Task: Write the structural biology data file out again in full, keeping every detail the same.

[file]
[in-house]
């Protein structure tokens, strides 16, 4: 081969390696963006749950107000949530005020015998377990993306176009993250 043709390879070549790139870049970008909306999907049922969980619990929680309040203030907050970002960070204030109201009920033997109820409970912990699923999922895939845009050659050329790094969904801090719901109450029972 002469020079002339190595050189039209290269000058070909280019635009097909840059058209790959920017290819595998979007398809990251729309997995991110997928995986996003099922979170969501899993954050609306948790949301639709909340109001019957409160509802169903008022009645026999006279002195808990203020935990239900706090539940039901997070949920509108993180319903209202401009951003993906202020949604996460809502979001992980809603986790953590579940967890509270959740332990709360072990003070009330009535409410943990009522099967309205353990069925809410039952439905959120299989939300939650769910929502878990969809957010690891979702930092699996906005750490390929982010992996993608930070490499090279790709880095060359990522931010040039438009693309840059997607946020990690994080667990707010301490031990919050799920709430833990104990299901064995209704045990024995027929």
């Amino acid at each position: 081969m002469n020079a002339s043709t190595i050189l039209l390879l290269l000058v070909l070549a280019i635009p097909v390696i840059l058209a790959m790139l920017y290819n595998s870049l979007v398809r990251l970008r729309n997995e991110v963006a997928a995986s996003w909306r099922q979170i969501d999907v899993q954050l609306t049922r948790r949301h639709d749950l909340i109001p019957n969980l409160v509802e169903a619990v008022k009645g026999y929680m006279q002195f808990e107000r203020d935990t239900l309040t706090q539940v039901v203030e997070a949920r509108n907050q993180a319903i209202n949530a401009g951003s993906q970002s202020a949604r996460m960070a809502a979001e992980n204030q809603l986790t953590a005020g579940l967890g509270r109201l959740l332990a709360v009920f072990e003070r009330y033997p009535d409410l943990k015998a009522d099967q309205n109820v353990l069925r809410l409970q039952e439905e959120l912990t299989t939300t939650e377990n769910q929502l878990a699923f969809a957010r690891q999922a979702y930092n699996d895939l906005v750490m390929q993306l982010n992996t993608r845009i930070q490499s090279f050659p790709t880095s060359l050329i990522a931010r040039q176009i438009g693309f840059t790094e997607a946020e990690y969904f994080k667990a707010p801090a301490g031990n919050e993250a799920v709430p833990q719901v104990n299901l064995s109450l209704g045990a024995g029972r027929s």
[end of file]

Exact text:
[in-house]
């Protein structure tokens, strides 16, 4: 081969390696963006749950107000949530005020015998377990993306176009993250 043709390879070549790139870049970008909306999907049922969980619990929680309040203030907050970002960070204030109201009920033997109820409970912990699923999922895939845009050659050329790094969904801090719901109450029972 002469020079002339190595050189039209290269000058070909280019635009097909840059058209790959920017290819595998979007398809990251729309997995991110997928995986996003099922979170969501899993954050609306948790949301639709909340109001019957409160509802169903008022009645026999006279002195808990203020935990239900706090539940039901997070949920509108993180319903209202401009951003993906202020949604996460809502979001992980809603986790953590579940967890509270959740332990709360072990003070009330009535409410943990009522099967309205353990069925809410039952439905959120299989939300939650769910929502878990969809957010690891979702930092699996906005750490390929982010992996993608930070490499090279790709880095060359990522931010040039438009693309840059997607946020990690994080667990707010301490031990919050799920709430833990104990299901064995209704045990024995027929």
């Amino acid at each position: 081969m002469n020079a002339s043709t190595i050189l039209l390879l290269l000058v070909l070549a280019i635009p097909v390696i840059l058209a790959m790139l920017y290819n595998s870049l979007v398809r990251l970008r729309n997995e991110v963006a997928a995986s996003w909306r099922q979170i969501d999907v899993q954050l609306t049922r948790r949301h639709d749950l909340i109001p019957n969980l409160v509802e169903a619990v008022k009645g026999y929680m006279q002195f808990e107000r203020d935990t239900l309040t706090q539940v039901v203030e997070a949920r509108n907050q993180a319903i209202n949530a401009g951003s993906q970002s202020a949604r996460m960070a809502a979001e992980n204030q809603l986790t953590a005020g579940l967890g509270r109201l959740l332990a709360v009920f072990e003070r009330y033997p009535d409410l943990k015998a009522d099967q309205n109820v353990l069925r809410l409970q039952e439905e959120l912990t299989t939300t939650e377990n769910q929502l878990a699923f969809a957010r690891q999922a979702y930092n699996d895939l906005v750490m390929q993306l982010n992996t993608r845009i930070q490499s090279f050659p790709t880095s060359l050329i990522a931010r040039q176009i438009g693309f840059t790094e997607a946020e990690y969904f994080k667990a707010p801090a301490g031990n919050e993250a799920v709430p833990q719901v104990n299901l064995s109450l209704g045990a024995g029972r027929s």